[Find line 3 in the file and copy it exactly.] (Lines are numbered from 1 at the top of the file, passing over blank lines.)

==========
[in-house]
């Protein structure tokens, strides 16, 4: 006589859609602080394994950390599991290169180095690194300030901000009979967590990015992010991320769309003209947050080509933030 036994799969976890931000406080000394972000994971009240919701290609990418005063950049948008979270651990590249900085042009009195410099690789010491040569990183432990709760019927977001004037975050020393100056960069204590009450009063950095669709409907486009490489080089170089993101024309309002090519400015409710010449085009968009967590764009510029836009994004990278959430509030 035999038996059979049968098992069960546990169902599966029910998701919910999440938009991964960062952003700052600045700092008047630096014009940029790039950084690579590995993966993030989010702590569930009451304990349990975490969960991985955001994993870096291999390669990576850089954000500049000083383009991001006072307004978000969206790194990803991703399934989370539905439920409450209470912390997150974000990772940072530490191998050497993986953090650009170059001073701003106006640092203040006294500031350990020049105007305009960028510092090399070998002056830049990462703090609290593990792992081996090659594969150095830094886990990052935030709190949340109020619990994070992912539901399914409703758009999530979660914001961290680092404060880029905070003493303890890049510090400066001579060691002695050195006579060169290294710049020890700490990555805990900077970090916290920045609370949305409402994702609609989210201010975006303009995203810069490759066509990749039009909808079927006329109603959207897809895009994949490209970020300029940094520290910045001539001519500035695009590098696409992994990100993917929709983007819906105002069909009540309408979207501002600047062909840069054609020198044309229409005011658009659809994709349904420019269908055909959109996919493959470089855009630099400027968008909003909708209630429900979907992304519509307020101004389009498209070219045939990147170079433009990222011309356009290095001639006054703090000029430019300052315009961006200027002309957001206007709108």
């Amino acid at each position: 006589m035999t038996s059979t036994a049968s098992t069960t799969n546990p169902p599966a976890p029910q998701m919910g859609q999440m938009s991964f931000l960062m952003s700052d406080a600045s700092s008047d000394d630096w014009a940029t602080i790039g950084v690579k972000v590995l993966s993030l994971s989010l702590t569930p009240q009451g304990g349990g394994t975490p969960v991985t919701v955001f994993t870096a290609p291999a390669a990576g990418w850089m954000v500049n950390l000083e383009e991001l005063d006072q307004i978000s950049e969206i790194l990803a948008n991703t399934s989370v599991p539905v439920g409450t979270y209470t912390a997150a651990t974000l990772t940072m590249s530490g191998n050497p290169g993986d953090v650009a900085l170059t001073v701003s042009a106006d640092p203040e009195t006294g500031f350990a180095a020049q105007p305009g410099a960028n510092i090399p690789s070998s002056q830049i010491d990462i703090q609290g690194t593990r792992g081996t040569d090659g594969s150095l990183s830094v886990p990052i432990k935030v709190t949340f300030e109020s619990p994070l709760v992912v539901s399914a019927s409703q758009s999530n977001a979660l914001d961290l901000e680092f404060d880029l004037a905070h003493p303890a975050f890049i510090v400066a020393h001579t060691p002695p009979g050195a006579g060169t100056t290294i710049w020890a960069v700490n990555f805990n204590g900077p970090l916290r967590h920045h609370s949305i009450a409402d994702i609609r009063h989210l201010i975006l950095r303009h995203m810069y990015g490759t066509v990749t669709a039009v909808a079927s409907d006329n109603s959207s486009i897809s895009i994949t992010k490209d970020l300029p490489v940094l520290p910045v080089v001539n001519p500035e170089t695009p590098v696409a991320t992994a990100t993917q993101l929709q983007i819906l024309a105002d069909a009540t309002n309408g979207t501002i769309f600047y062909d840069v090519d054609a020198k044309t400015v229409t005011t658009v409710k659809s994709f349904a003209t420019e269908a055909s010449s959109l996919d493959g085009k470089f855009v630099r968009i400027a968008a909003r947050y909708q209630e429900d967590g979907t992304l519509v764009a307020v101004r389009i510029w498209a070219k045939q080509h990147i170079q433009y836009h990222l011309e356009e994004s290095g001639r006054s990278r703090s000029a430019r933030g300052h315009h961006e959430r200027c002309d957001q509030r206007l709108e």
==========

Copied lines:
């Amino acid at each position: 006589m035999t038996s059979t036994a049968s098992t069960t799969n546990p169902p599966a976890p029910q998701m919910g859609q999440m938009s991964f931000l960062m952003s700052d406080a600045s700092s008047d000394d630096w014009a940029t602080i790039g950084v690579k972000v590995l993966s993030l994971s989010l702590t569930p009240q009451g304990g349990g394994t975490p969960v991985t919701v955001f994993t870096a290609p291999a390669a990576g990418w850089m954000v500049n950390l000083e383009e991001l005063d006072q307004i978000s950049e969206i790194l990803a948008n991703t399934s989370v599991p539905v439920g409450t979270y209470t912390a997150a651990t974000l990772t940072m590249s530490g191998n050497p290169g993986d953090v650009a900085l170059t001073v701003s042009a106006d640092p203040e009195t006294g500031f350990a180095a020049q105007p305009g410099a960028n510092i090399p690789s070998s002056q830049i010491d990462i703090q609290g690194t593990r792992g081996t040569d090659g594969s150095l990183s830094v886990p990052i432990k935030v709190t949340f300030e109020s619990p994070l709760v992912v539901s399914a019927s409703q758009s999530n977001a979660l914001d961290l901000e680092f404060d880029l004037a905070h003493p303890a975050f890049i510090v400066a020393h001579t060691p002695p009979g050195a006579g060169t100056t290294i710049w020890a960069v700490n990555f805990n204590g900077p970090l916290r967590h920045h609370s949305i009450a409402d994702i609609r009063h989210l201010i975006l950095r303009h995203m810069y990015g490759t066509v990749t669709a039009v909808a079927s409907d006329n109603s959207s486009i897809s895009i994949t992010k490209d970020l300029p490489v940094l520290p910045v080089v001539n001519p500035e170089t695009p590098v696409a991320t992994a990100t993917q993101l929709q983007i819906l024309a105002d069909a009540t309002n309408g979207t501002i769309f600047y062909d840069v090519d054609a020198k044309t400015v229409t005011t658009v409710k659809s994709f349904a003209t420019e269908a055909s010449s959109l996919d493959g085009k470089f855009v630099r968009i400027a968008a909003r947050y909708q209630e429900d967590g979907t992304l519509v764009a307020v101004r389009i510029w498209a070219k045939q080509h990147i170079q433009y836009h990222l011309e356009e994004s290095g001639r006054s990278r703090s000029a430019r933030g300052h315009h961006e959430r200027c002309d957001q509030r206007l709108e």